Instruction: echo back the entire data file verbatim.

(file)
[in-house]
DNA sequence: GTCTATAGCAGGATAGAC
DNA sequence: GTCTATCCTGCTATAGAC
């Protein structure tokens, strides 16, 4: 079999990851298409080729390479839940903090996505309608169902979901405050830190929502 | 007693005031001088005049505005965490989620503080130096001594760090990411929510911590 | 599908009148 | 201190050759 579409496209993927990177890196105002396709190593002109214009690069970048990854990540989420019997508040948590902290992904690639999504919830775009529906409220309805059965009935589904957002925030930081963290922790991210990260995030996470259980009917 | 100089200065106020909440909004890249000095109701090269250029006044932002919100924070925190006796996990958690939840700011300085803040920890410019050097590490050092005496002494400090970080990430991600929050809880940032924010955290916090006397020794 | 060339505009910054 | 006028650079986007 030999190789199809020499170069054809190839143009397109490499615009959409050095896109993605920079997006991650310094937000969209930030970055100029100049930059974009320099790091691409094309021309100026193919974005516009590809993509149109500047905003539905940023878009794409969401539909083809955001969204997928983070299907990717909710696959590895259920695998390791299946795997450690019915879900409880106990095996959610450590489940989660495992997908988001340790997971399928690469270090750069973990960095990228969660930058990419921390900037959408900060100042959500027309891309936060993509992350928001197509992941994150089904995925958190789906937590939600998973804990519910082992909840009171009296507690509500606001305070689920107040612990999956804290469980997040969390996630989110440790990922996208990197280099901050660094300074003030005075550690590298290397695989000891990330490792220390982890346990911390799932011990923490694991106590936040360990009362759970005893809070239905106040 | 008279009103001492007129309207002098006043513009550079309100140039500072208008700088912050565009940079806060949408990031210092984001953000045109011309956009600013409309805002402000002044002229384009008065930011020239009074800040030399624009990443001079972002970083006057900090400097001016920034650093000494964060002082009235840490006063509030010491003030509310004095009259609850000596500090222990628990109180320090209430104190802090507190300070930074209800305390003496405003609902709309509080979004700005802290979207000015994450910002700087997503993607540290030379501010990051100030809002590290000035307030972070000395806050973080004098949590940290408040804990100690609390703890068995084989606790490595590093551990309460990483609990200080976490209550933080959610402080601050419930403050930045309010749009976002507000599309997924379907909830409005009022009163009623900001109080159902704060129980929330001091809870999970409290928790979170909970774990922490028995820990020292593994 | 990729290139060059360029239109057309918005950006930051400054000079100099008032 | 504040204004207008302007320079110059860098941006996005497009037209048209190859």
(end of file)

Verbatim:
[in-house]
DNA sequence: GTCTATAGCAGGATAGAC
DNA sequence: GTCTATCCTGCTATAGAC
């Protein structure tokens, strides 16, 4: 079999990851298409080729390479839940903090996505309608169902979901405050830190929502 | 007693005031001088005049505005965490989620503080130096001594760090990411929510911590 | 599908009148 | 201190050759 579409496209993927990177890196105002396709190593002109214009690069970048990854990540989420019997508040948590902290992904690639999504919830775009529906409220309805059965009935589904957002925030930081963290922790991210990260995030996470259980009917 | 100089200065106020909440909004890249000095109701090269250029006044932002919100924070925190006796996990958690939840700011300085803040920890410019050097590490050092005496002494400090970080990430991600929050809880940032924010955290916090006397020794 | 060339505009910054 | 006028650079986007 030999190789199809020499170069054809190839143009397109490499615009959409050095896109993605920079997006991650310094937000969209930030970055100029100049930059974009320099790091691409094309021309100026193919974005516009590809993509149109500047905003539905940023878009794409969401539909083809955001969204997928983070299907990717909710696959590895259920695998390791299946795997450690019915879900409880106990095996959610450590489940989660495992997908988001340790997971399928690469270090750069973990960095990228969660930058990419921390900037959408900060100042959500027309891309936060993509992350928001197509992941994150089904995925958190789906937590939600998973804990519910082992909840009171009296507690509500606001305070689920107040612990999956804290469980997040969390996630989110440790990922996208990197280099901050660094300074003030005075550690590298290397695989000891990330490792220390982890346990911390799932011990923490694991106590936040360990009362759970005893809070239905106040 | 008279009103001492007129309207002098006043513009550079309100140039500072208008700088912050565009940079806060949408990031210092984001953000045109011309956009600013409309805002402000002044002229384009008065930011020239009074800040030399624009990443001079972002970083006057900090400097001016920034650093000494964060002082009235840490006063509030010491003030509310004095009259609850000596500090222990628990109180320090209430104190802090507190300070930074209800305390003496405003609902709309509080979004700005802290979207000015994450910002700087997503993607540290030379501010990051100030809002590290000035307030972070000395806050973080004098949590940290408040804990100690609390703890068995084989606790490595590093551990309460990483609990200080976490209550933080959610402080601050419930403050930045309010749009976002507000599309997924379907909830409005009022009163009623900001109080159902704060129980929330001091809870999970409290928790979170909970774990922490028995820990020292593994 | 990729290139060059360029239109057309918005950006930051400054000079100099008032 | 504040204004207008302007320079110059860098941006996005497009037209048209190859």